In the world we live in, romantic relationships are easy and nourishing. That doesn’t mean that we don’t put effort into our relationships—we do—but we do so without any resistance because the process we use eliminates most conflict, all aggression, and any form of disrespect. So, it’s easy. And as a bonus, we don’t spend a whole bunch of time processing “stuff.”
Relationships are hard when you expect them to be hard
It seems to be a common belief nowadays that romantic relationships are hard work. Many people tell us how challenging it is to be with their partner, but they frame this as a good thing, explaining, “My partner really pushes my buttons which provides an opportunity for me to grow.”
We don’t buy into that belief system. First of all, we don’t think other people push our buttons. That whole notion reinforces the idea of a victim and a bully. And except in rare situations we don’t think adults are victims.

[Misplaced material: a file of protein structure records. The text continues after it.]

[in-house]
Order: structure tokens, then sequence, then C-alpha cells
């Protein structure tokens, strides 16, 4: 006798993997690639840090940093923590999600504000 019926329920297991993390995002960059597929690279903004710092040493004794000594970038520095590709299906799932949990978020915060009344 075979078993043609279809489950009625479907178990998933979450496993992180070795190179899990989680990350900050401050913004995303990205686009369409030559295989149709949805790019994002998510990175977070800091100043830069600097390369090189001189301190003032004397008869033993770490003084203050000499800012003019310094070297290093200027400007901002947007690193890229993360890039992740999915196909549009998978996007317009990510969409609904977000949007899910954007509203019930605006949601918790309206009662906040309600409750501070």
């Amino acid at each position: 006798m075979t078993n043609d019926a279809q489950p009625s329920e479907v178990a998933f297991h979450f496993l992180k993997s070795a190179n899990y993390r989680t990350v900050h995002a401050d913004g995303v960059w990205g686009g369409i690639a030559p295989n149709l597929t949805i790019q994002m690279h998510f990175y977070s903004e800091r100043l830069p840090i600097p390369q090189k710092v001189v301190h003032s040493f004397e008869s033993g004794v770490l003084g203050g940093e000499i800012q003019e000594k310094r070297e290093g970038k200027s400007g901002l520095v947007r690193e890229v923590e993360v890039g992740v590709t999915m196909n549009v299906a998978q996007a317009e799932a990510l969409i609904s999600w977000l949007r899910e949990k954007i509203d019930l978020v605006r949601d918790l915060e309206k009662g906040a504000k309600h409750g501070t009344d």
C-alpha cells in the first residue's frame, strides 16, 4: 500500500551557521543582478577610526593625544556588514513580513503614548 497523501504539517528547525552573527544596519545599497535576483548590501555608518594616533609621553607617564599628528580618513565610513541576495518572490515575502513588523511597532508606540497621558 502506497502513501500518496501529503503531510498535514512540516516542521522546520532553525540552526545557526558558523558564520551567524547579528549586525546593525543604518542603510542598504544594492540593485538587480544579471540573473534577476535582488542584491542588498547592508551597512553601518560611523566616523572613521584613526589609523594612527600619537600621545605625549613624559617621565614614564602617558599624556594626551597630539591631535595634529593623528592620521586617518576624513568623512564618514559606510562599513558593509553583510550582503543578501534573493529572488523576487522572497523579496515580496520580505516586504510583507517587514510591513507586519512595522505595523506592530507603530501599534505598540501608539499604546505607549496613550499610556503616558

Second, life has plenty of challenges. They’ll be no shortage of challenges that spur our growth—emotionally and spiritually. We believe people grow more when they feel safe and nourished, not when they feel threatened and judged.
Relationships are hard when you’re with the wrong person
When we say the “wrong” person, what we mean is that your partner may be wrong for you. We encourage people to evaluate their partnerships by seeing how compatible you and your partner are in four areas:
It’s extremely helpful to evaluate compatibility when you’re dating because you can avoid wasting time with the “wrong” person. Once you’re involved in a relationship, of course it’s more difficult to walk away even if you lack compatibility. But it’s really worth assessing this question of compatibility. Some aspects of the way you relate can be adjusted, others can’t. So figure out what’s what.
Part of the solution
If you and your partner are reasonably compatible—but relating with one another isn’t easy—maybe your problem is you lack a model of what healthy romantic partnerships look like.
On Saturday, November 7th, at 9am (mountain time), we’ll be hosting a conversation about one model for creating healthy romantic relationships. If you’d like to join us, click this link.
The program will be 60-90 minutes long and we expect it to be both informative and fun.
If you’d like more general information about our work, please visit our website: www.reology.org.